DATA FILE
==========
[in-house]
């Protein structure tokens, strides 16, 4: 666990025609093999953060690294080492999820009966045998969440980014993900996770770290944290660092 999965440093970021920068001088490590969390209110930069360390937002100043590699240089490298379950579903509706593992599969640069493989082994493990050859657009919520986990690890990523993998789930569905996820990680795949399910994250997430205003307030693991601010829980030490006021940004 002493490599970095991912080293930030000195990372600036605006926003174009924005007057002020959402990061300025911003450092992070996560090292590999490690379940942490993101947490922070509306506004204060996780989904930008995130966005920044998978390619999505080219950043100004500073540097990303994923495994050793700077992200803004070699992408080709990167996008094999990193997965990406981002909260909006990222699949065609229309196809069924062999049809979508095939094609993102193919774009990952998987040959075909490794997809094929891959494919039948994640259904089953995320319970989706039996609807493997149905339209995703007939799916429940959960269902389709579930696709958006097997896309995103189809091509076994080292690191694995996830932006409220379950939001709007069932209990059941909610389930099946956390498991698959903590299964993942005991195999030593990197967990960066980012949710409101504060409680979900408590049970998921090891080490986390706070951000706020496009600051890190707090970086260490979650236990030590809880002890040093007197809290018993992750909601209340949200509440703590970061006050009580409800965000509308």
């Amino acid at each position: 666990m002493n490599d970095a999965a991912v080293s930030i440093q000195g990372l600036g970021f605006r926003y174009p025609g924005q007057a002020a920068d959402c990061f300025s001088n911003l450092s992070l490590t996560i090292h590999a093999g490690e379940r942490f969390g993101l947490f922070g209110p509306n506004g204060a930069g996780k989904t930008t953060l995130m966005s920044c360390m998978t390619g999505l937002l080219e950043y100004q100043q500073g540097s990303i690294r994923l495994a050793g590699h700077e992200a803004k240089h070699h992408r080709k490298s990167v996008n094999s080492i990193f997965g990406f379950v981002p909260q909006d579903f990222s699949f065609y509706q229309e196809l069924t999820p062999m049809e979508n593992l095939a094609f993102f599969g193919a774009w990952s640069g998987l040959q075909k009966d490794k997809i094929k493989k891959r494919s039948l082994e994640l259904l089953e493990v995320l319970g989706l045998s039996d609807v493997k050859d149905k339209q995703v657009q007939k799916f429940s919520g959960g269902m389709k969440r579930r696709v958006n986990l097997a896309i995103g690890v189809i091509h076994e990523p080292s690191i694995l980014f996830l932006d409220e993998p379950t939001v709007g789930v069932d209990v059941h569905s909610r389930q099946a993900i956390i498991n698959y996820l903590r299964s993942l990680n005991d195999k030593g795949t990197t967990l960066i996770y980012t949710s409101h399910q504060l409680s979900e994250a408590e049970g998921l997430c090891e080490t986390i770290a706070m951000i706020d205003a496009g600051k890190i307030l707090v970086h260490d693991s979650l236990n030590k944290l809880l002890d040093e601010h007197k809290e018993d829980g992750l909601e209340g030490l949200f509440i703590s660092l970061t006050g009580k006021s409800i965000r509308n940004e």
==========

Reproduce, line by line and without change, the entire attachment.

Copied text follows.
[in-house]
């Protein structure tokens, strides 16, 4: 666990025609093999953060690294080492999820009966045998969440980014993900996770770290944290660092 999965440093970021920068001088490590969390209110930069360390937002100043590699240089490298379950579903509706593992599969640069493989082994493990050859657009919520986990690890990523993998789930569905996820990680795949399910994250997430205003307030693991601010829980030490006021940004 002493490599970095991912080293930030000195990372600036605006926003174009924005007057002020959402990061300025911003450092992070996560090292590999490690379940942490993101947490922070509306506004204060996780989904930008995130966005920044998978390619999505080219950043100004500073540097990303994923495994050793700077992200803004070699992408080709990167996008094999990193997965990406981002909260909006990222699949065609229309196809069924062999049809979508095939094609993102193919774009990952998987040959075909490794997809094929891959494919039948994640259904089953995320319970989706039996609807493997149905339209995703007939799916429940959960269902389709579930696709958006097997896309995103189809091509076994080292690191694995996830932006409220379950939001709007069932209990059941909610389930099946956390498991698959903590299964993942005991195999030593990197967990960066980012949710409101504060409680979900408590049970998921090891080490986390706070951000706020496009600051890190707090970086260490979650236990030590809880002890040093007197809290018993992750909601209340949200509440703590970061006050009580409800965000509308």
């Amino acid at each position: 666990m002493n490599d970095a999965a991912v080293s930030i440093q000195g990372l600036g970021f605006r926003y174009p025609g924005q007057a002020a920068d959402c990061f300025s001088n911003l450092s992070l490590t996560i090292h590999a093999g490690e379940r942490f969390g993101l947490f922070g209110p509306n506004g204060a930069g996780k989904t930008t953060l995130m966005s920044c360390m998978t390619g999505l937002l080219e950043y100004q100043q500073g540097s990303i690294r994923l495994a050793g590699h700077e992200a803004k240089h070699h992408r080709k490298s990167v996008n094999s080492i990193f997965g990406f379950v981002p909260q909006d579903f990222s699949f065609y509706q229309e196809l069924t999820p062999m049809e979508n593992l095939a094609f993102f599969g193919a774009w990952s640069g998987l040959q075909k009966d490794k997809i094929k493989k891959r494919s039948l082994e994640l259904l089953e493990v995320l319970g989706l045998s039996d609807v493997k050859d149905k339209q995703v657009q007939k799916f429940s919520g959960g269902m389709k969440r579930r696709v958006n986990l097997a896309i995103g690890v189809i091509h076994e990523p080292s690191i694995l980014f996830l932006d409220e993998p379950t939001v709007g789930v069932d209990v059941h569905s909610r389930q099946a993900i956390i498991n698959y996820l903590r299964s993942l990680n005991d195999k030593g795949t990197t967990l960066i996770y980012t949710s409101h399910q504060l409680s979900e994250a408590e049970g998921l997430c090891e080490t986390i770290a706070m951000i706020d205003a496009g600051k890190i307030l707090v970086h260490d693991s979650l236990n030590k944290l809880l002890d040093e601010h007197k809290e018993d829980g992750l909601e209340g030490l949200f509440i703590s660092l970061t006050g009580k006021s409800i965000r509308n940004e």